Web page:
On 11 October, the Minister of Home Affairs, YB Datuk Seri Hamzah Zainudin had in an interview with RTM TV1 spoke about the challenges and obstacles around the citizenship issue faced by Malaysian mothers.
While the courts had ruled in favour of Malaysian mothers previously, the Malaysian government has filed its appeal on 14 September on that matter.
In the interview, the Home Minister allegedly said that if Malaysian mothers really want their child to have Malaysian citizenship, they should “just come back to Malaysia to give birth”.
In addition, he also said that the responsibility of giving the child the nationality they wished for falls with the parents, and that this is the same for all countries.
Meanwhile, many netizens had called out to the Home Minister for being ignorant of the realities that pregnant Malaysia mothers had to go through overseas.
According to Malay Mail, Family Frontiers, a NGO who are pushes for gender-equal citizenship rights and the welfare of Malaysian binational families said that Malaysian mothers have medical reasons that prevent them from travelling and this includes risky pregnancies, fear of miscarriage and other health-related issues.
“For them, it is a matter of life and death.” they said.
“I tried my best to come back to Malaysia to give birth to my child, but due to pregnancy complications I was not allowed to fly back by two doctors. In my desperation to fly home, I was scheduled to see another doctor for a third opinion. On that morning, my baby was born premature and was placed in the ICU for many weeks. Women should not be told to put our lives and our babies lives at risk just to board planes and fly back to Malaysia to give birth. Our pregnancies should not be trivialised. The Home Minister must do the right thing and stop fighting Malaysian mothers.” said Kavita, a Malaysian mother seeking citizenship for her daughter.
On the other hand, the Covid-19 pandemic has been causing serious issues to Malaysian mothers too, as some were forced to give birth overseas due to the travel restrictions that were in place and the risk of contracting the virus.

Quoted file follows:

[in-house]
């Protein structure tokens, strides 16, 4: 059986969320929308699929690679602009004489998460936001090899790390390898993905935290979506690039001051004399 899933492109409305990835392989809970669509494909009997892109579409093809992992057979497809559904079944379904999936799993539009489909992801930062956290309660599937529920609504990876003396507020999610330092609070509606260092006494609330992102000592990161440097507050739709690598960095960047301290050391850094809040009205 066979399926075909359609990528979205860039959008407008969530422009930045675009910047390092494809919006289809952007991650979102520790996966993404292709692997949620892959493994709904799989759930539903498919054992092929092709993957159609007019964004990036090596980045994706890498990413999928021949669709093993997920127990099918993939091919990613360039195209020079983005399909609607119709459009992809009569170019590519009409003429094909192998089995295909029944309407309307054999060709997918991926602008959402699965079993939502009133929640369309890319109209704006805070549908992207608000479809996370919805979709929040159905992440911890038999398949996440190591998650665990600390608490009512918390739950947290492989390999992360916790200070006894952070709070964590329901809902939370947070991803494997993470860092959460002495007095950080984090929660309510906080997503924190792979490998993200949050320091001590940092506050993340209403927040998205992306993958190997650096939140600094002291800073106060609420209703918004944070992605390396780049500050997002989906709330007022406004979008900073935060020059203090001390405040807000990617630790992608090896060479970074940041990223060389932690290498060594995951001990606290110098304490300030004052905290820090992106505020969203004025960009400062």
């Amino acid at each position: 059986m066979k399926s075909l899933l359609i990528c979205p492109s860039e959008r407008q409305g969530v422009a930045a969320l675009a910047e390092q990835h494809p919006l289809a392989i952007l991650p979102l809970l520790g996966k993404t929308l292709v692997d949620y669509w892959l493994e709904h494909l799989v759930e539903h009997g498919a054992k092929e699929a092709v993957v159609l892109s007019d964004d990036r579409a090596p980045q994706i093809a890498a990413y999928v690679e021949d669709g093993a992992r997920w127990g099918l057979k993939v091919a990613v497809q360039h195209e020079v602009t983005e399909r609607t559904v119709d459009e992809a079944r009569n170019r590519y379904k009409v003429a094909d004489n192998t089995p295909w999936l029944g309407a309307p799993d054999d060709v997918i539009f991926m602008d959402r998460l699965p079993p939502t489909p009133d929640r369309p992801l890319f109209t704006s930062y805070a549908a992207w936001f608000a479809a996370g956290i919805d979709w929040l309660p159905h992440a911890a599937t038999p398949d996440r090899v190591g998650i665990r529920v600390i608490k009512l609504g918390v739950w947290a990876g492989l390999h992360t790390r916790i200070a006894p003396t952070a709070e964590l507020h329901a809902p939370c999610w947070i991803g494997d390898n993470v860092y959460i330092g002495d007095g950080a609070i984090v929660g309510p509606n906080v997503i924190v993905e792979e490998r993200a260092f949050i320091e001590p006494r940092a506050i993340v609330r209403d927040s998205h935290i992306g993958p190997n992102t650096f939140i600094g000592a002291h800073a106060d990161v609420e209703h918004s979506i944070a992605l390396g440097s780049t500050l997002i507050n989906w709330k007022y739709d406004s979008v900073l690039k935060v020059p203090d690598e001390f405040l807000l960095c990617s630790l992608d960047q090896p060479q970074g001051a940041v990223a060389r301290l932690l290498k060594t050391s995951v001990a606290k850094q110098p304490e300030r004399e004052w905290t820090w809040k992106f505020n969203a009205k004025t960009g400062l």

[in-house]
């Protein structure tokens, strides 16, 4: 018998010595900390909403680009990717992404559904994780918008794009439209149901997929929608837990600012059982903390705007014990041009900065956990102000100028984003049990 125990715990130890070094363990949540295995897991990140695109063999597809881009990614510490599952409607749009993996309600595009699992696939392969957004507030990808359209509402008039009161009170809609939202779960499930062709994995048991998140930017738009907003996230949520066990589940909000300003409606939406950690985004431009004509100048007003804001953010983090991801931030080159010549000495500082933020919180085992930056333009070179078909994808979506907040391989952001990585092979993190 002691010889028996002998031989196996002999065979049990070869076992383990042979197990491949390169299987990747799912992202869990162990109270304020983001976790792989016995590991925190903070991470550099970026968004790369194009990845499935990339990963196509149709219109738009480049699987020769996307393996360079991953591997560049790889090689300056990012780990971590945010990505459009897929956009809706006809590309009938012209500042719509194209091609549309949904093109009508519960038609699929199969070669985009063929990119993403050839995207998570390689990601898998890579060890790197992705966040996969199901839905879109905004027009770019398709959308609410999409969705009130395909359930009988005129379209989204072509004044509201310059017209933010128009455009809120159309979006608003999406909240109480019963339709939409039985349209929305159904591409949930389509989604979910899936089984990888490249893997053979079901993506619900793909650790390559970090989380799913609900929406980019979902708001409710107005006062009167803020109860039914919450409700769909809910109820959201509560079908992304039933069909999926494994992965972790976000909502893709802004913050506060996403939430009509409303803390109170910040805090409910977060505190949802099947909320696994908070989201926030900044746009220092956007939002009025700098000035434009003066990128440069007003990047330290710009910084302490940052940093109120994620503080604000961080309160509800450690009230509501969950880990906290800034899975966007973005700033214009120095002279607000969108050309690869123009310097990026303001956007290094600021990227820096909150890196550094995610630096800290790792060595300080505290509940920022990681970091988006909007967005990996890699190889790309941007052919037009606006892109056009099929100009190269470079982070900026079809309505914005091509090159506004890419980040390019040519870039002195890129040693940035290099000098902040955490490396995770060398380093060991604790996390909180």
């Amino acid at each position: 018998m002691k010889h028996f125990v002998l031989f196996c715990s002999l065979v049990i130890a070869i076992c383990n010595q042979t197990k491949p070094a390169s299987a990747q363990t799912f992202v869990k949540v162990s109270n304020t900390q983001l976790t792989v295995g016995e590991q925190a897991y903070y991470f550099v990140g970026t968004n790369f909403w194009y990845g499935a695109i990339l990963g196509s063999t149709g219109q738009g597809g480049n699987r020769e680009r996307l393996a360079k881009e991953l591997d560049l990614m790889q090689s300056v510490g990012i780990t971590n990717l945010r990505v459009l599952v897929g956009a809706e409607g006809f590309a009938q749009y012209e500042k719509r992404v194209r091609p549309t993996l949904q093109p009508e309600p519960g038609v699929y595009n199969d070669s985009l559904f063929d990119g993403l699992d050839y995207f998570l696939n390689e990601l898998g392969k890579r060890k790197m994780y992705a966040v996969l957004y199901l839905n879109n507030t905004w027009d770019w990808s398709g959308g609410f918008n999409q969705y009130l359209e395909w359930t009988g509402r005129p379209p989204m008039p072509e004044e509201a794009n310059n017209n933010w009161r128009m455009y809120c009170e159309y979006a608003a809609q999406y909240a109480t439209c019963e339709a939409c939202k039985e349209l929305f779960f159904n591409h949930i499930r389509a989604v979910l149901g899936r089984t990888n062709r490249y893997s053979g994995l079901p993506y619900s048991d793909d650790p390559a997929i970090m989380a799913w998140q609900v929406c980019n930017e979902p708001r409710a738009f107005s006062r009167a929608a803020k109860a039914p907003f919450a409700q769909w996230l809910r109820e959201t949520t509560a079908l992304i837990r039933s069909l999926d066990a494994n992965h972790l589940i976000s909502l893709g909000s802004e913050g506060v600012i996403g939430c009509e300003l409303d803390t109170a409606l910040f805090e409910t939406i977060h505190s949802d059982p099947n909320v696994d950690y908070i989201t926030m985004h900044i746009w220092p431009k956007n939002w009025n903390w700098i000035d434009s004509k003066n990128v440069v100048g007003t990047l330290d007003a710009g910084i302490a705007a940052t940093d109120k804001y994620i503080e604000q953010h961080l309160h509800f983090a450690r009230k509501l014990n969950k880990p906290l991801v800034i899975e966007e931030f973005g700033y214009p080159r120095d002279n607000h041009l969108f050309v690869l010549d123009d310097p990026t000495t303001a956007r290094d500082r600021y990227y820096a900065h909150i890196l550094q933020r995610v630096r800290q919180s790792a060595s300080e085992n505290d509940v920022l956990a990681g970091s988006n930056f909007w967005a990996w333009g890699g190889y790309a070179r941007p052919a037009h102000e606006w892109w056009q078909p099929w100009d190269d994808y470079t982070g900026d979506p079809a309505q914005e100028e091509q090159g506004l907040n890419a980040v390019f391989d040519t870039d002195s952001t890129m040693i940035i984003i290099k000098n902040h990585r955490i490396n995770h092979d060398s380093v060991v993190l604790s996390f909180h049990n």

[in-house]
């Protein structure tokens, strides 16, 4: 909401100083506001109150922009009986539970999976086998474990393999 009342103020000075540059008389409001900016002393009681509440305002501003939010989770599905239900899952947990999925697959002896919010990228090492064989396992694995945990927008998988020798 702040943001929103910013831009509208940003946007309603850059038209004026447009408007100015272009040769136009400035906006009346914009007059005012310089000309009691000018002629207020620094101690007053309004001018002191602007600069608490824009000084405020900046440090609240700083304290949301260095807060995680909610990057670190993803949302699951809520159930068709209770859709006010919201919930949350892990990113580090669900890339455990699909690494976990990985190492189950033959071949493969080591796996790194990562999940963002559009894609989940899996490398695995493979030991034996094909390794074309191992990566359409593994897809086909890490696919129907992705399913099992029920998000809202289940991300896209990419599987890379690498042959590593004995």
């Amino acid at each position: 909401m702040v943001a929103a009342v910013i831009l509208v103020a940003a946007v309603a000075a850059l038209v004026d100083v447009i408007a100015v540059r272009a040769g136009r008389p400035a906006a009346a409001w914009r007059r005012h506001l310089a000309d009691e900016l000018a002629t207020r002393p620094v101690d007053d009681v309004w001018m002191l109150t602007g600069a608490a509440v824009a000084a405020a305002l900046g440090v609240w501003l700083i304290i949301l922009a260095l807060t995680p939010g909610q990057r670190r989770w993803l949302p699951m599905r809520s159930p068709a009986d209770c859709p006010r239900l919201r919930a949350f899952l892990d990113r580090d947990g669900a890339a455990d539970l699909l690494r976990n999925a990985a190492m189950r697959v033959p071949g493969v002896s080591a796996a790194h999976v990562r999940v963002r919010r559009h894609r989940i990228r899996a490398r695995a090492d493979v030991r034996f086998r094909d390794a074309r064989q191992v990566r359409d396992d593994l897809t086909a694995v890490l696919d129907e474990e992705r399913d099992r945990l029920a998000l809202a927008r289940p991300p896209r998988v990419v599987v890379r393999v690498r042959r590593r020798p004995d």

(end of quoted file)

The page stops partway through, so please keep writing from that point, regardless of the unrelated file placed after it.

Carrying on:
“How was I meant to come home to have my baby during the pandemic? I would have been separated from my husband for years if I had made that choice.” a Malaysian mother said.
Meanwhile, there were also many women who have employment commitments directly tied to their duty to serve Malaysia.
“I worked for a Malaysian government-linked company in San Francisco between 2013 and 2018 when I had my child there. I had a high-risk pregnancy and was advised not to travel in my 3rd trimester, so I had my child there. I feel betrayed by the Home Minister’s comments — I served my country at the time of my child’s birth, yet my child is not a citizen and I don’t know what the future holds for her now that we are back in Malaysia.” said Gaithiri, another Malaysian mother seeking citizenship for her daughter.
Nonetheless, Family Frontiers have started the #TarikBalikRayuan hashtag in an effort to urge the Malaysian government to retract their appeal against the KL High Court’s decision and to allow automatic citizenship to children born overseas to Malaysian mothers.
Last month, they had took to the streets outside of Parliament to hand over their petition and open letter against the government’s appeal and they stressed that they are Malaysian children too, along with the hashtag #sayaJUGAanakMalaysia.
The movement was supported by MP Hannah Yeoh, MP Kasthuri Patto and MP Maria Chin, and a few other, who have joined in Family Frontier’s fight for gender-equal citizenship laws.
What do you think about this? Share your thoughts!